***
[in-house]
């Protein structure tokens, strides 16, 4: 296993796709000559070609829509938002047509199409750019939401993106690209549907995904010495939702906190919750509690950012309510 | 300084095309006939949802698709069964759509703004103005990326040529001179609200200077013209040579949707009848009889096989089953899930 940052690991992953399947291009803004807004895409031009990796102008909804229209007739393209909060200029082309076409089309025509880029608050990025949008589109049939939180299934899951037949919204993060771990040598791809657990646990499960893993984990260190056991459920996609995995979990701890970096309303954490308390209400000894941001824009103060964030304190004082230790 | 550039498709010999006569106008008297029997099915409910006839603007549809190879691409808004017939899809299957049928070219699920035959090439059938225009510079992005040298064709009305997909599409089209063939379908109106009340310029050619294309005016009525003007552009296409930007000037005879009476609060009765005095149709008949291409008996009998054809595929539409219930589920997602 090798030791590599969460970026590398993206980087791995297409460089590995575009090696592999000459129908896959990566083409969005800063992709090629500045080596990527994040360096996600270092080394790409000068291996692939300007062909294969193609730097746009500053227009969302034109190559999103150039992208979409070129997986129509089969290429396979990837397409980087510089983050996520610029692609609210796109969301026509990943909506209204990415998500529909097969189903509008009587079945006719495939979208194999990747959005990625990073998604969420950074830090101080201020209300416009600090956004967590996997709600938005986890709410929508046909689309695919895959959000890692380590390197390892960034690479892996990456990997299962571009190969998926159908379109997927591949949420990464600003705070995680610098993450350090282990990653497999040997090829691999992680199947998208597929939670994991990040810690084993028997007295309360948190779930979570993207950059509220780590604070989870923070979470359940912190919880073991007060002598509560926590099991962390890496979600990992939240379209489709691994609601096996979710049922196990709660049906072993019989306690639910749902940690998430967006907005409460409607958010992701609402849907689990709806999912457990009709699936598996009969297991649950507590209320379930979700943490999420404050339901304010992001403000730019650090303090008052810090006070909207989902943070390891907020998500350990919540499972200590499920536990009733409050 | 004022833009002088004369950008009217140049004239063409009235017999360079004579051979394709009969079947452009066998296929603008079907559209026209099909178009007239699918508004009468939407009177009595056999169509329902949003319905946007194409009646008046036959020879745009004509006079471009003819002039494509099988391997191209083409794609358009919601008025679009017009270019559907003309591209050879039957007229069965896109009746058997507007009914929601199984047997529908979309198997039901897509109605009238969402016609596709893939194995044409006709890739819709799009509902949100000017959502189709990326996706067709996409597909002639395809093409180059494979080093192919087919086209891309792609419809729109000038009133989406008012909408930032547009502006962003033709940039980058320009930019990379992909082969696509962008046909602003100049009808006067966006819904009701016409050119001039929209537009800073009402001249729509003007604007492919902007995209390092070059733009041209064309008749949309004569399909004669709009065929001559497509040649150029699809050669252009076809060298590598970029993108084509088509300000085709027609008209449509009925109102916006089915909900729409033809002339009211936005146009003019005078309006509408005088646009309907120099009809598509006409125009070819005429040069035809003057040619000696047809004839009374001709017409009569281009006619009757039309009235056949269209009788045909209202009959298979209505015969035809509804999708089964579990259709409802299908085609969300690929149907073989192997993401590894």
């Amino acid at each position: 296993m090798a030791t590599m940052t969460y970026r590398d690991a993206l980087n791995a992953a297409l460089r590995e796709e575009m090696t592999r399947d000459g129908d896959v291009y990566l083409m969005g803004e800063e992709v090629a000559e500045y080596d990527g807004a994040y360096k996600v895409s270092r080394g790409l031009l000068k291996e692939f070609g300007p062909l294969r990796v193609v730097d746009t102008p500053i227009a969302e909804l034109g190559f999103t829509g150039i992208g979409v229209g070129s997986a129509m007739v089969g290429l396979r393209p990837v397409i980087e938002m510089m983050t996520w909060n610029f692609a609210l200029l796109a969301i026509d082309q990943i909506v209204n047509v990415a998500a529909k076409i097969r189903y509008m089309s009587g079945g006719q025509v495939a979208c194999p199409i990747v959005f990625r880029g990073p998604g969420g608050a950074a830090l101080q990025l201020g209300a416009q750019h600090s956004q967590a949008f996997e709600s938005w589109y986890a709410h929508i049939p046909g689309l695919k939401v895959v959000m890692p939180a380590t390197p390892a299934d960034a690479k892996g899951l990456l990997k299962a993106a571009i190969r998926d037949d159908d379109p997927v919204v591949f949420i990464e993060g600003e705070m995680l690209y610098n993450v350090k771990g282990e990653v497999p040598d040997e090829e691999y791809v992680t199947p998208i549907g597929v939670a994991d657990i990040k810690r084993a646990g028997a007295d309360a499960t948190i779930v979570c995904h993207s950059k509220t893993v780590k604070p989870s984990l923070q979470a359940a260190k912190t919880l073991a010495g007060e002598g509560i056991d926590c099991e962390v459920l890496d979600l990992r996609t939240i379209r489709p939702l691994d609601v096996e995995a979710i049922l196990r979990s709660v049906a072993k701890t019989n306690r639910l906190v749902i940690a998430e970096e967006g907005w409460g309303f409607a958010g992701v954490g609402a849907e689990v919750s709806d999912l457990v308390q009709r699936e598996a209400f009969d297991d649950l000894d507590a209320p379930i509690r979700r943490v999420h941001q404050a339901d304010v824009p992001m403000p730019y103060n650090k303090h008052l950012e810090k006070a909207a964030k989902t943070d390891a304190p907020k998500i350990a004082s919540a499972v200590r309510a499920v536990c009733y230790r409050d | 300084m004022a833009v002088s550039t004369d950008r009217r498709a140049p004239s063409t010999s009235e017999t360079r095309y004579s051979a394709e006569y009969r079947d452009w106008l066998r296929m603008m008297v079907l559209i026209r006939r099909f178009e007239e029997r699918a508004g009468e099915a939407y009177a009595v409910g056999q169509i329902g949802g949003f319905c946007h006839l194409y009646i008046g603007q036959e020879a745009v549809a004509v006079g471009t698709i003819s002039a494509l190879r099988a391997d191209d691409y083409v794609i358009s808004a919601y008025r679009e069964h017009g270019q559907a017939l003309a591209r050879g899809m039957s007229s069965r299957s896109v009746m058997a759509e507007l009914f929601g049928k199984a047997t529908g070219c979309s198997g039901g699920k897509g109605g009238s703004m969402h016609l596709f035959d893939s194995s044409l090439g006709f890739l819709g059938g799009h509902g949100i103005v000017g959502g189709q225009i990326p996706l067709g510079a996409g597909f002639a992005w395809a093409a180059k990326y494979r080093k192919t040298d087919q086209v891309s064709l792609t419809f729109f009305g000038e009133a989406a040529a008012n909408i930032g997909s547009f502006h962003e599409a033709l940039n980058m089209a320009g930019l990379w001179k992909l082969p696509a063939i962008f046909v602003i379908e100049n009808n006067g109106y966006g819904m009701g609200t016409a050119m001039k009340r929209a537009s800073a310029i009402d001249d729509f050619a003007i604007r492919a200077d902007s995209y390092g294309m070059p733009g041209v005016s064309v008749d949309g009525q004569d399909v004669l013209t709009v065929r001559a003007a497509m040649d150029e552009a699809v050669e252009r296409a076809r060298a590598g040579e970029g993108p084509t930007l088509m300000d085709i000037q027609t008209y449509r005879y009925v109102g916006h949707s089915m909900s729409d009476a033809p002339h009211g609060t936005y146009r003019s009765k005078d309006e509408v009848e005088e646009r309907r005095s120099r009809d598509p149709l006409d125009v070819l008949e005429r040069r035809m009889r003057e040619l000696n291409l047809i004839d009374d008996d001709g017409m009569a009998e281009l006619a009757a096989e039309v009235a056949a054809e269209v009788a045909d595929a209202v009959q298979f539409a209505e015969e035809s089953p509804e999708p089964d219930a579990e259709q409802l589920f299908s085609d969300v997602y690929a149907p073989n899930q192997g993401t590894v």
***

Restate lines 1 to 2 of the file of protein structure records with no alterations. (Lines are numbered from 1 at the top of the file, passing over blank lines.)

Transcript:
[in-house]
């Protein structure tokens, strides 16, 4: 296993796709000559070609829509938002047509199409750019939401993106690209549907995904010495939702906190919750509690950012309510 | 300084095309006939949802698709069964759509703004103005990326040529001179609200200077013209040579949707009848009889096989089953899930 940052690991992953399947291009803004807004895409031009990796102008909804229209007739393209909060200029082309076409089309025509880029608050990025949008589109049939939180299934899951037949919204993060771990040598791809657990646990499960893993984990260190056991459920996609995995979990701890970096309303954490308390209400000894941001824009103060964030304190004082230790 | 550039498709010999006569106008008297029997099915409910006839603007549809190879691409808004017939899809299957049928070219699920035959090439059938225009510079992005040298064709009305997909599409089209063939379908109106009340310029050619294309005016009525003007552009296409930007000037005879009476609060009765005095149709008949291409008996009998054809595929539409219930589920997602 090798030791590599969460970026590398993206980087791995297409460089590995575009090696592999000459129908896959990566083409969005800063992709090629500045080596990527994040360096996600270092080394790409000068291996692939300007062909294969193609730097746009500053227009969302034109190559999103150039992208979409070129997986129509089969290429396979990837397409980087510089983050996520610029692609609210796109969301026509990943909506209204990415998500529909097969189903509008009587079945006719495939979208194999990747959005990625990073998604969420950074830090101080201020209300416009600090956004967590996997709600938005986890709410929508046909689309695919895959959000890692380590390197390892960034690479892996990456990997299962571009190969998926159908379109997927591949949420990464600003705070995680610098993450350090282990990653497999040997090829691999992680199947998208597929939670994991990040810690084993028997007295309360948190779930979570993207950059509220780590604070989870923070979470359940912190919880073991007060002598509560926590099991962390890496979600990992939240379209489709691994609601096996979710049922196990709660049906072993019989306690639910749902940690998430967006907005409460409607958010992701609402849907689990709806999912457990009709699936598996009969297991649950507590209320379930979700943490999420404050339901304010992001403000730019650090303090008052810090006070909207989902943070390891907020998500350990919540499972200590499920536990009733409050 | 004022833009002088004369950008009217140049004239063409009235017999360079004579051979394709009969079947452009066998296929603008079907559209026209099909178009007239699918508004009468939407009177009595056999169509329902949003319905946007194409009646008046036959020879745009004509006079471009003819002039494509099988391997191209083409794609358009919601008025679009017009270019559907003309591209050879039957007229069965896109009746058997507007009914929601199984047997529908979309198997039901897509109605009238969402016609596709893939194995044409006709890739819709799009509902949100000017959502189709990326996706067709996409597909002639395809093409180059494979080093192919087919086209891309792609419809729109000038009133989406008012909408930032547009502006962003033709940039980058320009930019990379992909082969696509962008046909602003100049009808006067966006819904009701016409050119001039929209537009800073009402001249729509003007604007492919902007995209390092070059733009041209064309008749949309004569399909004669709009065929001559497509040649150029699809050669252009076809060298590598970029993108084509088509300000085709027609008209449509009925109102916006089915909900729409033809002339009211936005146009003019005078309006509408005088646009309907120099009809598509006409125009070819005429040069035809003057040619000696047809004839009374001709017409009569281009006619009757039309009235056949269209009788045909209202009959298979209505015969035809509804999708089964579990259709409802299908085609969300690929149907073989192997993401590894």